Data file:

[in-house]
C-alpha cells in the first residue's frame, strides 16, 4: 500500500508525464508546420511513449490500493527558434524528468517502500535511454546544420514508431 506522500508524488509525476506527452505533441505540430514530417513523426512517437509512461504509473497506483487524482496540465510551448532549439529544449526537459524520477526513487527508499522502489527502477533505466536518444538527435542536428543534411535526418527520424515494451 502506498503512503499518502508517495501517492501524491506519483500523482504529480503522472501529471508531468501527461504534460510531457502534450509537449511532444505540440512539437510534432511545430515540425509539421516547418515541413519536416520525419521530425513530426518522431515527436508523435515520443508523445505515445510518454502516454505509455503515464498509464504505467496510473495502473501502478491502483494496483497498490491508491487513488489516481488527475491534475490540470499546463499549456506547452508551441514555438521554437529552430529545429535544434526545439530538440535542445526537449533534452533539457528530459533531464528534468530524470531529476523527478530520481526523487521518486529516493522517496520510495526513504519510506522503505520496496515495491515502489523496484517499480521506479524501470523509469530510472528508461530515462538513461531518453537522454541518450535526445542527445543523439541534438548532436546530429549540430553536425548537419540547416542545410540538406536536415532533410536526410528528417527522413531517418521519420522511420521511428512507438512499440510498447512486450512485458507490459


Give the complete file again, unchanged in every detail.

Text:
[in-house]
C-alpha cells in the first residue's frame, strides 16, 4: 500500500508525464508546420511513449490500493527558434524528468517502500535511454546544420514508431 506522500508524488509525476506527452505533441505540430514530417513523426512517437509512461504509473497506483487524482496540465510551448532549439529544449526537459524520477526513487527508499522502489527502477533505466536518444538527435542536428543534411535526418527520424515494451 502506498503512503499518502508517495501517492501524491506519483500523482504529480503522472501529471508531468501527461504534460510531457502534450509537449511532444505540440512539437510534432511545430515540425509539421516547418515541413519536416520525419521530425513530426518522431515527436508523435515520443508523445505515445510518454502516454505509455503515464498509464504505467496510473495502473501502478491502483494496483497498490491508491487513488489516481488527475491534475490540470499546463499549456506547452508551441514555438521554437529552430529545429535544434526545439530538440535542445526537449533534452533539457528530459533531464528534468530524470531529476523527478530520481526523487521518486529516493522517496520510495526513504519510506522503505520496496515495491515502489523496484517499480521506479524501470523509469530510472528508461530515462538513461531518453537522454541518450535526445542527445543523439541534438548532436546530429549540430553536425548537419540547416542545410540538406536536415532533410536526410528528417527522413531517418521519420522511420521511428512507438512499440510498447512486450512485458507490459